I’m going to be brave by sharing a huge painting that I’m working on and I’m going to be brave by telling you that I have a book coming out tomorrow, which I’ve done absolutely nothing to promote because I suck, and I’ve been working too much on OTHER people’s books.

Curving towards hope.

But here is the book . . .

It’s called THE PEOPLE WHO LEAVE and it’s the latest installment of the Dude series. Shaun (the husband) and I are currently arguing about whether it’s the last installment. I say yes. He says no. Feel free to weigh in if you’ve been reading it.

WHAT IT IS ABOUT

A heartbreaking and romantic must-read thriller from New York Times and internationally bestselling author Carrie Jones brings a Maine teen’s past into a terrifying present.

Jessica “Dude” Goodfeather’s mother walked off and left her and her kind stoner dad when she was just a little girl, but after a mysterious email leads to some serious questions, Dude and her friends realize that her mother might not have willingly abandoned them after all.

The third book in Carrie Jones’s exciting Maine mystery series forces Dude to grapple with the ghosts of her family’s past so that she can finally head towards a hopefully brighter future.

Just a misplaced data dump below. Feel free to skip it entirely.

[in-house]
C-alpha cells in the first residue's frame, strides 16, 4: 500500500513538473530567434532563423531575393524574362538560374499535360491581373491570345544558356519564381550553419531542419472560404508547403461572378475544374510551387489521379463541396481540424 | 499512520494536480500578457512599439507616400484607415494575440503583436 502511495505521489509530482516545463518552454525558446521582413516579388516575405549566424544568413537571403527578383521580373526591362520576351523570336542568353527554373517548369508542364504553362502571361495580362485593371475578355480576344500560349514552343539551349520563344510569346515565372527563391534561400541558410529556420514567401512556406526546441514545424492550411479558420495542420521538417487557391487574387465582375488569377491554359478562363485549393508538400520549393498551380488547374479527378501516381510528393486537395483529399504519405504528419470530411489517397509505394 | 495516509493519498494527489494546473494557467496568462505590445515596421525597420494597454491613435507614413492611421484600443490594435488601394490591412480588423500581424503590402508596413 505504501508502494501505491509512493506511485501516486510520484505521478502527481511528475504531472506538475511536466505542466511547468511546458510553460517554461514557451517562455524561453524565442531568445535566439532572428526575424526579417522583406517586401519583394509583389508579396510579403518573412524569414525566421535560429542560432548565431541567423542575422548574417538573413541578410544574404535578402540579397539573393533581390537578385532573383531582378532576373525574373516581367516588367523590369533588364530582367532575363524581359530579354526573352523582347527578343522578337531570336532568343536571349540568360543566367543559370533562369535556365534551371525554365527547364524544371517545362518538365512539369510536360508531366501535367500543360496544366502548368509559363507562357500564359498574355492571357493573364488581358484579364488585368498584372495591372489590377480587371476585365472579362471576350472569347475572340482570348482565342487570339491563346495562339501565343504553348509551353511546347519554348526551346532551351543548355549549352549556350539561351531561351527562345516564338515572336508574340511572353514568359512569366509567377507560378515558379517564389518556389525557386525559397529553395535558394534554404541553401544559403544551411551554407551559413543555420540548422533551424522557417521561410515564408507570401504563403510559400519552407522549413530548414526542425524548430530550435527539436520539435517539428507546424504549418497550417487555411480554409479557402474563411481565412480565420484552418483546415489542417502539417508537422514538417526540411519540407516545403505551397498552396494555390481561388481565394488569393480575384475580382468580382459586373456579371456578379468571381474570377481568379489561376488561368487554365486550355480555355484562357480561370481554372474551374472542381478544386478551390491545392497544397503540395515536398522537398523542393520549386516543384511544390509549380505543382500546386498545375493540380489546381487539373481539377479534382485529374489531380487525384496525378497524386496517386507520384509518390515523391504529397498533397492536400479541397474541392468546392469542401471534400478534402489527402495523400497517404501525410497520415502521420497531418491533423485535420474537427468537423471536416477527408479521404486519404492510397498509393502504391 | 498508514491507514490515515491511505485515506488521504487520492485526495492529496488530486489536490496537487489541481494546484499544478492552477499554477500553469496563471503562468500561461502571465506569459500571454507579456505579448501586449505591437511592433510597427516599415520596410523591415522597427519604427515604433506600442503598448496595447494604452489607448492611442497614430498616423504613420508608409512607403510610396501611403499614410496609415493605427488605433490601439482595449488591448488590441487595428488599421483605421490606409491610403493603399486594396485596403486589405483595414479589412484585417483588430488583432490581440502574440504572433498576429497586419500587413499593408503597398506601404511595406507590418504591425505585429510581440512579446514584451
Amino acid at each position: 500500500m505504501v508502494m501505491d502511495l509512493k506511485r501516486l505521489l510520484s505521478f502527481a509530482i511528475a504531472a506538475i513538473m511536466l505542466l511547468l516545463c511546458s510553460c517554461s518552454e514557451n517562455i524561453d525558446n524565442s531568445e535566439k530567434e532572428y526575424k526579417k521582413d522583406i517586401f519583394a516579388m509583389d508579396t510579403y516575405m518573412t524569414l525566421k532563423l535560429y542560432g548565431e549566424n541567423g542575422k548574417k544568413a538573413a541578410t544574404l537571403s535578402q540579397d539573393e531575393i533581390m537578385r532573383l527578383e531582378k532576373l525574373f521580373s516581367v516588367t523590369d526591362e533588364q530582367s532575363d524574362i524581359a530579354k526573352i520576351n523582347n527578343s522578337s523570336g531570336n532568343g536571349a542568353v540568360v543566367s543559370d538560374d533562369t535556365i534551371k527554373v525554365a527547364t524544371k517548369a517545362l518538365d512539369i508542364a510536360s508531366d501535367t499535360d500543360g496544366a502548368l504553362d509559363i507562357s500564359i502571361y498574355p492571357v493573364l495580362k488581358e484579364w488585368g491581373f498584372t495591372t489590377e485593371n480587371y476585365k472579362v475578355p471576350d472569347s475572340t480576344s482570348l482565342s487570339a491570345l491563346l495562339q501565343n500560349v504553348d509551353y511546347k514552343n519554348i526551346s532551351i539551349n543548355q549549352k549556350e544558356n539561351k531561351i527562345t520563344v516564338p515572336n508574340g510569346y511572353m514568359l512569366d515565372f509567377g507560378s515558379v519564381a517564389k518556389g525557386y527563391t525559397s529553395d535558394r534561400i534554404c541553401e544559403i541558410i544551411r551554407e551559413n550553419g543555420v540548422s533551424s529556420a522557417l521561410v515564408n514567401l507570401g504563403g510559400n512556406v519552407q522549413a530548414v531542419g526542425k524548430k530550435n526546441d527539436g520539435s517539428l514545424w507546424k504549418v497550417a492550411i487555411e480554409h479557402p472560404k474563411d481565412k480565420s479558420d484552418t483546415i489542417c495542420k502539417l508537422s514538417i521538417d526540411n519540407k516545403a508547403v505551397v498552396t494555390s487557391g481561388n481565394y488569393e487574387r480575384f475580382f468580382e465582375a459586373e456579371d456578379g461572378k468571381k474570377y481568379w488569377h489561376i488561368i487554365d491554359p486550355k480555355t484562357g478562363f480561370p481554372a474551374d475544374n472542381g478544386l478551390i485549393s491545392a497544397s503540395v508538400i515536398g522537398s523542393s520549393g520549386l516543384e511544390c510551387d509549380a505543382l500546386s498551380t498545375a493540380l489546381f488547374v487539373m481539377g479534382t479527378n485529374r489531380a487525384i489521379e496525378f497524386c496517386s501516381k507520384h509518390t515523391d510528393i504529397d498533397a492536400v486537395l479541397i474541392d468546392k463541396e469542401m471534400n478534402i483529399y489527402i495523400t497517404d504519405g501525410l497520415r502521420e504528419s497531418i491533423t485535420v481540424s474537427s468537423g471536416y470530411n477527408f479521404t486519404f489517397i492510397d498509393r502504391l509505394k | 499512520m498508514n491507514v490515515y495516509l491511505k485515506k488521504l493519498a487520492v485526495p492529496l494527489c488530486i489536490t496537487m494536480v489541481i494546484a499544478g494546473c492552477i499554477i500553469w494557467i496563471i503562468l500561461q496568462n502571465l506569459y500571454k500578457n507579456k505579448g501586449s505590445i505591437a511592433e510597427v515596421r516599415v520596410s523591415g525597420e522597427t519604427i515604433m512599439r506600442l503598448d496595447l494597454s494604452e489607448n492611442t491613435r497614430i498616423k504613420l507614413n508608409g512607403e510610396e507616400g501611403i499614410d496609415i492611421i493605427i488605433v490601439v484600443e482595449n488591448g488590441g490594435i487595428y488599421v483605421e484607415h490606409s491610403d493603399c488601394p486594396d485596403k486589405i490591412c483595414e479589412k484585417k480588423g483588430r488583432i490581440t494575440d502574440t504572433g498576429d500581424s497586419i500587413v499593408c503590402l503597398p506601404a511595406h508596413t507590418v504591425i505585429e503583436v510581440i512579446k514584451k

Join New York Times and internationally bestselling author Carrie Jones in the third book of the Dude Mystery Series as it combines the excitement of a thriller with the first-hand immediacy and quirky heroines that Jones is known for.

POSTS AND PODCASTS THIS WEEK

And just to catch up, here are the posts from this week!

My author interview with Tony Quintana on Dogs are Smarter Than People’s bonus edition.

On Write Better Now, we talk about the biggest thing holding back you and your writing.

On Carrie Does Poetry, I read the aptly titled poem, “Mean People Suck.”

This week’s humorous, but yummy recipe was WHIP THAT SEXY FETA, HONEY.

On Dogs are Smarter Than People, we talk about toxic masculinity. Yowza.

And our live podcast, LOVING THE STRANGE, we talk about the strange reasons people have called 9-1-1.

POEMS EVERYWHERE!

Over on Medium and my social media, I post motivating daily thoughts from my animals. On Medium (and only on Medium), I post poems that I’ve written (usually) every weekday. You should check it out! And clap or something so I can make $1 over there this month. 🙂